COMMUNITIES OF OPPORTUNITY: CATEGORIES OF IMPACT
Every day, millions of children and adults in the United States do not get the food they need to thrive. There are strong links between poor school performance and poor nutrition. Facilitating ways to increase food availability is crucial to building a healthy and thriving community.
Our properties are sometimes located in poorly resourced neighborhoods with limited access to healthy food sources. Some of our properties have food stores more than five miles away, and only accessible through taxis or mass transit. Residents on fixed incomes strain their food budget when they pay to travel to obtain groceries.
We aim to connect our communities to healthy food-related services through food banks and local food pantries, mobile grocery visits to our properties with low cost healthy foods, as well as helping to arrange free transportation to larger stores. By connecting our communities with food related services, we are greatly improving the quality of lives for people living on very tight budgets.
Detroit Senior Buildings
In 2017-18, The Food Bank of Michigan was sought out as a partner to provide a mobile grocery delivery service to one Detroit property. Village Center, located near Ford Hospital was the pilot site to test whether seniors and/or families would utilize a weekly mobile food service. Food bank provides low cost nutritious food and incentivizes the purchase of healthy fruits and vegetables with their “Healthy Bucks” program. The service was very well received by residents at the pilot site, and the Food Bank reports an increase in our residents’ purchase of fresh products over the past nine months. Based on the success of the pilot site, Food Bank agreed to provide mobile grocery to two more properties in Detroit in 2018; Cambridge Towers, and Bowin Place. Our Plymouth Square site will be the final Detroit property to receive this service commencing in January 2019. The Michigan Food Bank is growing in its operational size and expanding its geographical reach.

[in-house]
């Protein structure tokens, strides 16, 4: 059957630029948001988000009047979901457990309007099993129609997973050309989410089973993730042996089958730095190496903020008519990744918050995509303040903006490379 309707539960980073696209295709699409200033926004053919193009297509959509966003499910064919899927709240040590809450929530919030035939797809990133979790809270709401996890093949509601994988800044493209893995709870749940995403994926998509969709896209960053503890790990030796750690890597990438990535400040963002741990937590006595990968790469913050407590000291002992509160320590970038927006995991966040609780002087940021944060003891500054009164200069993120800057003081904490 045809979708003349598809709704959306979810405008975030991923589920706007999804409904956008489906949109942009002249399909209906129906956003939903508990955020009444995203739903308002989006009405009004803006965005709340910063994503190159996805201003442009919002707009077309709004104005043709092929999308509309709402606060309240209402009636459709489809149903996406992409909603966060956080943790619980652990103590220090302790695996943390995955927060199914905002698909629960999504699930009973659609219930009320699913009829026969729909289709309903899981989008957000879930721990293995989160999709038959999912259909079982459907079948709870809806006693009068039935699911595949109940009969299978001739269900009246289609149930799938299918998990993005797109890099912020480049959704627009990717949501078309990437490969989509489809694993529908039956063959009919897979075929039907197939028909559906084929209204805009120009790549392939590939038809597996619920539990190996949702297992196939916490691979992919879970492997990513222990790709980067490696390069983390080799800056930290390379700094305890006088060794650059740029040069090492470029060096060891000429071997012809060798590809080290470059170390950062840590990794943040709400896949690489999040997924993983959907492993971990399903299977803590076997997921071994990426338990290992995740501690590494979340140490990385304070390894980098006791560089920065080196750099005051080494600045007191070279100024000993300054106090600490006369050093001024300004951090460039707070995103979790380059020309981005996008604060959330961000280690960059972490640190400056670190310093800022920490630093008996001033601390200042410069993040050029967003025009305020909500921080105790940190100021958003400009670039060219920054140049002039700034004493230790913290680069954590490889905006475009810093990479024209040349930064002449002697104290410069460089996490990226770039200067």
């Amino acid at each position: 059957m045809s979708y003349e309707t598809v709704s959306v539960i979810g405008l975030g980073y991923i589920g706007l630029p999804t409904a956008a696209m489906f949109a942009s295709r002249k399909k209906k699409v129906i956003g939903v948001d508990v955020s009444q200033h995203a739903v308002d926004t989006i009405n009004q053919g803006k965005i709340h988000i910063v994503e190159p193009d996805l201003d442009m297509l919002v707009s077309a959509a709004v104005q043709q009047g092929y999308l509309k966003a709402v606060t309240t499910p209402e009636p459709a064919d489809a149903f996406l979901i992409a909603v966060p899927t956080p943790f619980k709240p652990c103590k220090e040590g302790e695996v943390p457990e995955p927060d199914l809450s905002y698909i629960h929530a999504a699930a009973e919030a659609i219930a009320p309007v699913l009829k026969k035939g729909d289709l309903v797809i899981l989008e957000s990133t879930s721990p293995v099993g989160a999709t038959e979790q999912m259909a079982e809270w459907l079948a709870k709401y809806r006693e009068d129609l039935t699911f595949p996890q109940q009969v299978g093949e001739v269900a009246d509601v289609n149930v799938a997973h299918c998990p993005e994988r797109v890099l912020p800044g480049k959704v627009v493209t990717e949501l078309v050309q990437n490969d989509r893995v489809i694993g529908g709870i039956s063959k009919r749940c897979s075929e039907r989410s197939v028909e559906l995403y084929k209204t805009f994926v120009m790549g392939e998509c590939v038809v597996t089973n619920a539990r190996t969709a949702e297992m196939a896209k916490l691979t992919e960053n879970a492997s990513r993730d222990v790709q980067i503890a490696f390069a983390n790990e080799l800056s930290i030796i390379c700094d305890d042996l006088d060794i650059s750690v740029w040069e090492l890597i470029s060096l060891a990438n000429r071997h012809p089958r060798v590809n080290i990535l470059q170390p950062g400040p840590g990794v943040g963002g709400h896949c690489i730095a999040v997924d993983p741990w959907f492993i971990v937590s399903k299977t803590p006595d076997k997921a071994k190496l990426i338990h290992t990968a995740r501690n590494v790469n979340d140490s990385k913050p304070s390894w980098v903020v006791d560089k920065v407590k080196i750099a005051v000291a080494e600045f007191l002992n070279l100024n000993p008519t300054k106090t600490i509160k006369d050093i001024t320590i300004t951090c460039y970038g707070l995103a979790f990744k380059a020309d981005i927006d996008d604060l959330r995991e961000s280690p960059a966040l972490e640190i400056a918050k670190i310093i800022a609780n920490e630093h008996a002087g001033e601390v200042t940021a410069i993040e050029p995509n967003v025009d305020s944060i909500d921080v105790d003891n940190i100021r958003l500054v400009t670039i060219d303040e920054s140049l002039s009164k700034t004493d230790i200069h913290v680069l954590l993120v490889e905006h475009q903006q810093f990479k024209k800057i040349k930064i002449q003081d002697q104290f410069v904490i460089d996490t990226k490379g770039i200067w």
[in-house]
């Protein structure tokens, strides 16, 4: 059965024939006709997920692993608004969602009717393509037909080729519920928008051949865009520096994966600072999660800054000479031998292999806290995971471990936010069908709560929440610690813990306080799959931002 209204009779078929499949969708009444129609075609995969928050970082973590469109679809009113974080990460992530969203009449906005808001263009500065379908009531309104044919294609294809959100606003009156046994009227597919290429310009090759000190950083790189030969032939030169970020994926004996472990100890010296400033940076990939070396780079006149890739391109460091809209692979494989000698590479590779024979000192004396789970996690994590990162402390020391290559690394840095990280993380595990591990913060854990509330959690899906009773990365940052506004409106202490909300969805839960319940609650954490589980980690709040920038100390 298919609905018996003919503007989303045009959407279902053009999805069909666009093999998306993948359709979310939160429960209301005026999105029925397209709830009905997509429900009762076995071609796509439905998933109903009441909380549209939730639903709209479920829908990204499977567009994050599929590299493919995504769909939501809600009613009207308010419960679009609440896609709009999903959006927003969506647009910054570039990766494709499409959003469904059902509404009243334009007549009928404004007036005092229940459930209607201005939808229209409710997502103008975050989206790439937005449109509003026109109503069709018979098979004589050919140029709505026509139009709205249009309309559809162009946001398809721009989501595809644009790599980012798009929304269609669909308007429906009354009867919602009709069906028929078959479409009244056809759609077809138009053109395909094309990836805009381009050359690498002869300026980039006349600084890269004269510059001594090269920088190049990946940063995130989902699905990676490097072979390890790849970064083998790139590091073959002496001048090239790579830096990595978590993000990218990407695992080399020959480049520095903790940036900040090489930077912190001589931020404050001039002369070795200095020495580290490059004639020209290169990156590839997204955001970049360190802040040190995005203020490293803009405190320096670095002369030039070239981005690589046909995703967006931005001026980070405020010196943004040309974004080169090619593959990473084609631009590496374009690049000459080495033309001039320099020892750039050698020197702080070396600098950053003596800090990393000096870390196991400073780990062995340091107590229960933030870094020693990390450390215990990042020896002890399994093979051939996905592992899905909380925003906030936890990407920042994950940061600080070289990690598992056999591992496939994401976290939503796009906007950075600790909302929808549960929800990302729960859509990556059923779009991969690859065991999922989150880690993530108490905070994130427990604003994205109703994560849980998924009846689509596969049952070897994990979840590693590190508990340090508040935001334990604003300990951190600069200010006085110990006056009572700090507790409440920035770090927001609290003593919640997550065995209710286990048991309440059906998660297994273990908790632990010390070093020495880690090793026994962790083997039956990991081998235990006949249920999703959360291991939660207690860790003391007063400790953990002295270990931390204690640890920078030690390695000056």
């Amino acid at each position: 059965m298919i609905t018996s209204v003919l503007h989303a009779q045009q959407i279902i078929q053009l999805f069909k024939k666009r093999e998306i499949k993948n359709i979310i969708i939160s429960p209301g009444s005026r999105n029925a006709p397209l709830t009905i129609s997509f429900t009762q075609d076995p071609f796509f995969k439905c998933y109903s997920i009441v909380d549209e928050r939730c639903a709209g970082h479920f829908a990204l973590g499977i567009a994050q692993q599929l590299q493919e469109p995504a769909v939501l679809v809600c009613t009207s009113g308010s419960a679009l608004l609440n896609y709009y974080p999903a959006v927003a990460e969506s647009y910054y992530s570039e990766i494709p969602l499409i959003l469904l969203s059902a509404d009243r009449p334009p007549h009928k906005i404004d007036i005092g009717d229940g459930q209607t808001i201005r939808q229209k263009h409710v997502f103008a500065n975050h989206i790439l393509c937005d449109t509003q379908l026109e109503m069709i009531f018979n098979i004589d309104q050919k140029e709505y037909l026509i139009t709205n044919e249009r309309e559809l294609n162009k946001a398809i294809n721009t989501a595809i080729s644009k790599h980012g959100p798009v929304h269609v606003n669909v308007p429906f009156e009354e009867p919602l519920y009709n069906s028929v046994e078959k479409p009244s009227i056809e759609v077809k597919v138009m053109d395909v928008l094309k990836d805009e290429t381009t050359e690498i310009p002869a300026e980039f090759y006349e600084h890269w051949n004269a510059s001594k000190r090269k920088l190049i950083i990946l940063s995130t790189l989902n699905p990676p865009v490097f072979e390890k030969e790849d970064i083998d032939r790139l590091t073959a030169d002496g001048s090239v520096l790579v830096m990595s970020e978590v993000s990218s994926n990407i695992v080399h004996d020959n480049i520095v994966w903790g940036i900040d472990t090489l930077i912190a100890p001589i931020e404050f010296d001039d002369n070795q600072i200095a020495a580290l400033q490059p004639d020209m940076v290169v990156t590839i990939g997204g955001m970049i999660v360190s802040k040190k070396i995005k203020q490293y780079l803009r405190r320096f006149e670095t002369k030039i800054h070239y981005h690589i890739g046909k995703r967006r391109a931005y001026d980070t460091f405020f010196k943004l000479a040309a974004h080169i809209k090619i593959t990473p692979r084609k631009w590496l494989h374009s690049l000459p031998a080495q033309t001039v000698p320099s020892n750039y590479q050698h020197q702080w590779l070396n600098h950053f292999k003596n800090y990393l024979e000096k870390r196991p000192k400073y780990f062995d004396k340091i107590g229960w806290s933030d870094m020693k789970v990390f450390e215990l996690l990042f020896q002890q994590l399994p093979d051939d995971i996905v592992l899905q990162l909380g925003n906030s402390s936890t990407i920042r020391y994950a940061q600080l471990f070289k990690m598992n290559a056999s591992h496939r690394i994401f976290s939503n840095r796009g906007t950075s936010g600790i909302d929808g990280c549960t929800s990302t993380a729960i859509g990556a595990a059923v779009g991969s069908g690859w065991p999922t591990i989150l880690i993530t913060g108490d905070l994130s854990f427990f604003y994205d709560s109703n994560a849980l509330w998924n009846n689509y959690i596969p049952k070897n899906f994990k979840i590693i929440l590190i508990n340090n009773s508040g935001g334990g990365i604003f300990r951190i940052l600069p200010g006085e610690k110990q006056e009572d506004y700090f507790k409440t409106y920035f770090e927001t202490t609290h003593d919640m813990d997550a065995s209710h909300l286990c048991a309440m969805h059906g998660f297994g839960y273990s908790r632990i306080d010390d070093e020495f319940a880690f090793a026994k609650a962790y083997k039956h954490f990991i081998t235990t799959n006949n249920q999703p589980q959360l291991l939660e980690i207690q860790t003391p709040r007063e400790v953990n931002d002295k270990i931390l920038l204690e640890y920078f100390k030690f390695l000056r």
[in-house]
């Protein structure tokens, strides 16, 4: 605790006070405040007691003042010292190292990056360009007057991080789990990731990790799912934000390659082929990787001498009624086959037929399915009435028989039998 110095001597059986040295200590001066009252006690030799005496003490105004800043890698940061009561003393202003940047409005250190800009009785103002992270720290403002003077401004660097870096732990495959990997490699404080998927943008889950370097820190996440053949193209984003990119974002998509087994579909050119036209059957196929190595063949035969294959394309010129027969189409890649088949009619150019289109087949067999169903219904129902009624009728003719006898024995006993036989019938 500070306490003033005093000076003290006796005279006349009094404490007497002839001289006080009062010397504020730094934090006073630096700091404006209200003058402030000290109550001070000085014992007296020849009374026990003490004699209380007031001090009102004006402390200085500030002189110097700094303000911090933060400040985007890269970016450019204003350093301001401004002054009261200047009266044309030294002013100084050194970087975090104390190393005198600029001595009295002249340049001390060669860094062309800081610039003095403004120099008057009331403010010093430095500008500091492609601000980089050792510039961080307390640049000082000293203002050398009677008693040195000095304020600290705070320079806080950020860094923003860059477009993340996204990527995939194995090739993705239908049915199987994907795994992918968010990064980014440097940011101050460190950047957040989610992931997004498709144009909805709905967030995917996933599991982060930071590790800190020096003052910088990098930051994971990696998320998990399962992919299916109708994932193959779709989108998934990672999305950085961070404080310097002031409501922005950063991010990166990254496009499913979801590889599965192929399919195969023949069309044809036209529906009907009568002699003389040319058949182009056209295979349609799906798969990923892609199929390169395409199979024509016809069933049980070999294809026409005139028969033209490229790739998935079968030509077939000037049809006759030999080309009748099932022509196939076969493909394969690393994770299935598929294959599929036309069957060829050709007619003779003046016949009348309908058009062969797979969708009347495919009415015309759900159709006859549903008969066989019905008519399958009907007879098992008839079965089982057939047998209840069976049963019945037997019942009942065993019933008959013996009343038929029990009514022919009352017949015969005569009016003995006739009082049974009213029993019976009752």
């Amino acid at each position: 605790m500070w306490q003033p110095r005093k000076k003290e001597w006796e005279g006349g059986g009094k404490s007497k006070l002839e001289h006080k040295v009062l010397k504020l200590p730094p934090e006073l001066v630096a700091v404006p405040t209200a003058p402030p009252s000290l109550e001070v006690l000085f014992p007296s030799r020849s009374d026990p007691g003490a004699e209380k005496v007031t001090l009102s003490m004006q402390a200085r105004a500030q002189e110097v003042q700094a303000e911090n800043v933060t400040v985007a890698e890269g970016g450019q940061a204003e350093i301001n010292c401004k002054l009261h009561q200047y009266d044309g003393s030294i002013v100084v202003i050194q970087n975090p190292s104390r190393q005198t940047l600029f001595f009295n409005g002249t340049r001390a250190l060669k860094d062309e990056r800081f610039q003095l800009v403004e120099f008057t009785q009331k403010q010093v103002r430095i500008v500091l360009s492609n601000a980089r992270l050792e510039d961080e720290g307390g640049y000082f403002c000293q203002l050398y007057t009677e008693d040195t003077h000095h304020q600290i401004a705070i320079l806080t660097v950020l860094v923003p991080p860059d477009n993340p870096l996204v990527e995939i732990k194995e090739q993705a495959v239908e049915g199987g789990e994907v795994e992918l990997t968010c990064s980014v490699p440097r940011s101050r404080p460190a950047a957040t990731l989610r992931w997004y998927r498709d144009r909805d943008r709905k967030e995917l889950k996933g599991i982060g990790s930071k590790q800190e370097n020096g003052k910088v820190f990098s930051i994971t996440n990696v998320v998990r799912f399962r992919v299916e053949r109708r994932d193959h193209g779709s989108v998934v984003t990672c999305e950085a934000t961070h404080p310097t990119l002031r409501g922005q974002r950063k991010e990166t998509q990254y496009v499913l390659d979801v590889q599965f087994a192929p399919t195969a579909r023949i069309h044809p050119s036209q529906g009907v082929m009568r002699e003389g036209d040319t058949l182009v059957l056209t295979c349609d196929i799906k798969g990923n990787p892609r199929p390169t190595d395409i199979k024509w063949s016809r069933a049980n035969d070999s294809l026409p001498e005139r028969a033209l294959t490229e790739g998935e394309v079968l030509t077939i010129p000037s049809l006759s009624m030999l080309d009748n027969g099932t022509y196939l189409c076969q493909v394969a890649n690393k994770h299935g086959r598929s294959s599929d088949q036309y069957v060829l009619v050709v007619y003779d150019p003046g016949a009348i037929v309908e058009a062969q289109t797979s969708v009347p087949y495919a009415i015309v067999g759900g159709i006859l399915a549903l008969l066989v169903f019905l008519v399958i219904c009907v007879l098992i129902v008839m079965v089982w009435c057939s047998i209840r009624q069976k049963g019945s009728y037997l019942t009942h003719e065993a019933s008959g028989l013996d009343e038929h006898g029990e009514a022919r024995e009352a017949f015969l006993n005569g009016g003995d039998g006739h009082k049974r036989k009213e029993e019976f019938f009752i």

Many of our Detroit properties have local food pantries that are utilized by our residents, and we have identified another free resource, Focus Hope, that delivers a month’s supply of free nutritious food to very low-income seniors, age 62 and older.
40 million Americans are food insecure, meaning they are often forced to skip meals, eat less, buy cheap, non-nutritious food and/or feed their children but not themselves.